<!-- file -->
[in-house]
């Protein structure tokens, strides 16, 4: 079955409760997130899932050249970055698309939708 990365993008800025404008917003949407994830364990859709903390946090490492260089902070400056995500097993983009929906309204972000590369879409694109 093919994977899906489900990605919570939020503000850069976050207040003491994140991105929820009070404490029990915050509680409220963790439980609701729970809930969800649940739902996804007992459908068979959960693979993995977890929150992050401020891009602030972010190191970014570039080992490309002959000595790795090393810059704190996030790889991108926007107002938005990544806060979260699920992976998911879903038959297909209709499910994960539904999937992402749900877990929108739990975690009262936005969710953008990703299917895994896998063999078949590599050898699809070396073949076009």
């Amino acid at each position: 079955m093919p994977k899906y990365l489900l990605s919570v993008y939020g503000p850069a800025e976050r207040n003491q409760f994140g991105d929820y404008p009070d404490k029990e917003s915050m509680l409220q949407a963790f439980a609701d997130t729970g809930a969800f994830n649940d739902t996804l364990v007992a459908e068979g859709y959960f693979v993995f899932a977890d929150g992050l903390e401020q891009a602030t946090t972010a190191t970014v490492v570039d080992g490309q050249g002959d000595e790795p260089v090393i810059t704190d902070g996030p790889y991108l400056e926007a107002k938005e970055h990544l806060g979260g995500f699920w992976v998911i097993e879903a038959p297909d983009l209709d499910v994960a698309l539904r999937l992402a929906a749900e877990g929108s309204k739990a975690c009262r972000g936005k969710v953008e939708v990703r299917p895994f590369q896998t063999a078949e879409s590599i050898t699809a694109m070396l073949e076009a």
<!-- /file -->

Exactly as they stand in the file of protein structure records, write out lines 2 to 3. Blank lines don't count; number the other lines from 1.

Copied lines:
């Protein structure tokens, strides 16, 4: 079955409760997130899932050249970055698309939708 990365993008800025404008917003949407994830364990859709903390946090490492260089902070400056995500097993983009929906309204972000590369879409694109 093919994977899906489900990605919570939020503000850069976050207040003491994140991105929820009070404490029990915050509680409220963790439980609701729970809930969800649940739902996804007992459908068979959960693979993995977890929150992050401020891009602030972010190191970014570039080992490309002959000595790795090393810059704190996030790889991108926007107002938005990544806060979260699920992976998911879903038959297909209709499910994960539904999937992402749900877990929108739990975690009262936005969710953008990703299917895994896998063999078949590599050898699809070396073949076009």
């Amino acid at each position: 079955m093919p994977k899906y990365l489900l990605s919570v993008y939020g503000p850069a800025e976050r207040n003491q409760f994140g991105d929820y404008p009070d404490k029990e917003s915050m509680l409220q949407a963790f439980a609701d997130t729970g809930a969800f994830n649940d739902t996804l364990v007992a459908e068979g859709y959960f693979v993995f899932a977890d929150g992050l903390e401020q891009a602030t946090t972010a190191t970014v490492v570039d080992g490309q050249g002959d000595e790795p260089v090393i810059t704190d902070g996030p790889y991108l400056e926007a107002k938005e970055h990544l806060g979260g995500f699920w992976v998911i097993e879903a038959p297909d983009l209709d499910v994960a698309l539904r999937l992402a929906a749900e877990g929108s309204k739990a975690c009262r972000g936005k969710v953008e939708v990703r299917p895994f590369q896998t063999a078949e879409s590599i050898t699809a694109m070396l073949e076009a």